6.1.During Bahrain’s 3rd cycle UPR, the government received three recommendations on the protection of children. It pledged to “unify the criminal age in the kingdom’s legislation to uphold the best interest in the treatment of the child in a manner compatible with his age and dignity and to facilitate his rehabilitation and reintegration in society’’ and “continue to promote the rights of children.” Bahrain accepted all the recommendations. However, the government did not take effective measures to fully implement these recommendations and has only partially implemented them.
6.2.In 2021, Law No. (4) on Restorative Justice for Children and Protection from Maltreatment went into effect. The law stipulates that there is no criminal liability for a child who did not exceed 15 years of age, as well as recommending the establishment of a Restorative justice Court for the Child and a Judicial Committee for Childhood. The law further guarantees alternatives to pre-trial detention as well as the authorities’ obligation to inform the child’s guardian of every decision or action taken.
6.3.In spite of this law, minors continue to face violations of their due process rights as well as mistreatment in prison. In November 2021, two minor prisoners of conscience reported being subjected to beatings in New Dry Dock Prison. In the same month, young convicts in Building 17, Wards 1 and 2 in New Dry Dock Prison, entered an open hunger strike to protest the restrictions imposed on them and the continued disregard for their suffering due to the spread of skin diseases and scabies. Instead of meeting their demands, authorities subjected them to psychological pressure, isolating the striking prisoners, conducting inspections, and confiscating the prisoners’ personal items, clothing (for each prisoner, two items of clothing), books (Quran, prayer books, family photos), and denying them access to the canteen. They also threatened to shave the prisoners’ hair as an act of humiliation.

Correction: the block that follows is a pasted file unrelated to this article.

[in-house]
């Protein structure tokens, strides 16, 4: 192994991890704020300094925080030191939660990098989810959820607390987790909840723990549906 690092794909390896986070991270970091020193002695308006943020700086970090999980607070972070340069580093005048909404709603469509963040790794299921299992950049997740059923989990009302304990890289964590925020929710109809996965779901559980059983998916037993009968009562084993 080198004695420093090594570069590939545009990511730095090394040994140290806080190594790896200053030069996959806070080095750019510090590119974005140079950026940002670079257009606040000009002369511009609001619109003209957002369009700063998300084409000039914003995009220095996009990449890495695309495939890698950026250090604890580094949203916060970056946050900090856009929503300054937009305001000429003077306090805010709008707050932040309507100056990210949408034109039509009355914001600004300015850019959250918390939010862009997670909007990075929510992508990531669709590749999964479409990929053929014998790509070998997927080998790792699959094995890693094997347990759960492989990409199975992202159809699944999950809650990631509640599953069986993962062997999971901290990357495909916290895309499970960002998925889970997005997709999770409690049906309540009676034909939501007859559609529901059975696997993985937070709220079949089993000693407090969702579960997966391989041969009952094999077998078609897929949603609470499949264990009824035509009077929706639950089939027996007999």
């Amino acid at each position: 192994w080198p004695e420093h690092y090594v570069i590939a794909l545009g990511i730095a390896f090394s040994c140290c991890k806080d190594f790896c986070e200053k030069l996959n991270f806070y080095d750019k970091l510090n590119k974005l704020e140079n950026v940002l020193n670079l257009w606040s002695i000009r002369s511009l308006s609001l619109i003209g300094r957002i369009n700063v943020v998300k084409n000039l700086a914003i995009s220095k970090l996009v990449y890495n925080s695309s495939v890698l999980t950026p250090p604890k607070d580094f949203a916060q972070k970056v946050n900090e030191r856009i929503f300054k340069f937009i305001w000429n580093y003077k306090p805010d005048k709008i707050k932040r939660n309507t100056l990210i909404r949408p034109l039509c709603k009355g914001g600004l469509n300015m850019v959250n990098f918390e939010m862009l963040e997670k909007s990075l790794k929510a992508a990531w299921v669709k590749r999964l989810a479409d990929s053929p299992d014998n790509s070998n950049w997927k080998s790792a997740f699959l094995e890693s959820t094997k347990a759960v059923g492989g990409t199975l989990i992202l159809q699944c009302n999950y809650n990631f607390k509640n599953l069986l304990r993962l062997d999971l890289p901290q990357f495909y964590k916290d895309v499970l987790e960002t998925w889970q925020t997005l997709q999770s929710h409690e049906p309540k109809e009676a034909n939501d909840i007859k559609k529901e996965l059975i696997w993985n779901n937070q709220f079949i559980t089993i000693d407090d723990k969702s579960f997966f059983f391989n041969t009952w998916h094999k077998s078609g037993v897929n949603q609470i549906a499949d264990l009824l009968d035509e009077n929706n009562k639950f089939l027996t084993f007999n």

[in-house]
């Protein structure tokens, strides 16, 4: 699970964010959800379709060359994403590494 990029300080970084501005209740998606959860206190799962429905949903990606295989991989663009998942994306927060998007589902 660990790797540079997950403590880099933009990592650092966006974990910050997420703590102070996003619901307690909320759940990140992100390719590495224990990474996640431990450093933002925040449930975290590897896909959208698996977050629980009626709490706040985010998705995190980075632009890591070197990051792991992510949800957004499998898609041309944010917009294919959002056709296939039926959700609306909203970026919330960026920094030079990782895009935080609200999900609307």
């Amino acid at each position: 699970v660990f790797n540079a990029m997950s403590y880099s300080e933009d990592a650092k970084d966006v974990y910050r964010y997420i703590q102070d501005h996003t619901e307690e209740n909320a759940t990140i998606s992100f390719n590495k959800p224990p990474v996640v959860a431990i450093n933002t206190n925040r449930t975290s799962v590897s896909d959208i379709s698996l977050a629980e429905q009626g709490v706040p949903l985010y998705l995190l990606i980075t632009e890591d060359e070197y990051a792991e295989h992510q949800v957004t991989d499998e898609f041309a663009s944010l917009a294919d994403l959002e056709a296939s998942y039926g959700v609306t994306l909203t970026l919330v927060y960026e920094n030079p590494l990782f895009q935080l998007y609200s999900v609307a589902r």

6.4.Furthermore, six children between 14 and 15 years old were arrested on 27 December 2021. Their parents and lawyers were not allowed to be present during their repeated interrogations regarding their participation in demonstrations. At the beginning of their detention, the children were placed in Dar AlKarama, a home for beggars and the homeless, and then they were placed in Batelco Home, an institution for orphans, children with unknown parentage, and children of broken families. While they were able to call their families once a week, visits were prohibited, and the families did not receive updates on their whereabouts or wellbeing. The children were only able to meet their parents a month and a half after their arrest, with their meetings being videotaped. In March 2022, the six children were sentenced to one year in detention.

7. Religious Freedom

7.1.During Bahrain’s 3rd cycle UPR, the government received two recommendations on the protection of the right to freedom of religion and belief. The government committed to “taking additional measures to combat intolerance, negative stereotyping and stigmatization, as well as discrimination, incitement to violence and violence against persons based on religion or belief, in line with Human Rights Council resolution 16/21’’ and “adopting effective measures in law and practice to eradicate all forms of discrimination, in particular on the basis of religion or belief”. Both recommendations were accepted. However, as examined in this section, the government has failed to operationalize these recommendations effectively, as discrimination and disproportionate targeting of Bahrain’s Shia Muslim community has persisted, especially during commemorations and events specific to the sect.
7.2.Article 18 of the ICCPR guarantees one’s right to manifest their religion in public or private places. The Bahraini Constitution guarantees this right in Article 22. However, despite these protections, Shia Muslim worshippers have been summoned, arrested, and forced to sign pledges, even detained and sentenced for practicing their religious rituals. Since the outbreak of the Covid-19 pandemic, precautionary measures have been used disproportionately to target Shia Muslim worshippers during Muharram[17] and Ashura.[18] 7.3.Law No. 18 of 1973 on public assemblies and its amendment Law No. 32 of 2006 criminalize unlicensed public meetings of more than five individuals. This law has been used to legally prosecute Shia Muslim worshippers who participate in public mourning processions during the month of Muharram. Worshippers may be arrested or summoned in order to sign pledges that they will not participate in such events in the future. Additionally, preachers who speak at such events have also been routinely arrested or targeted.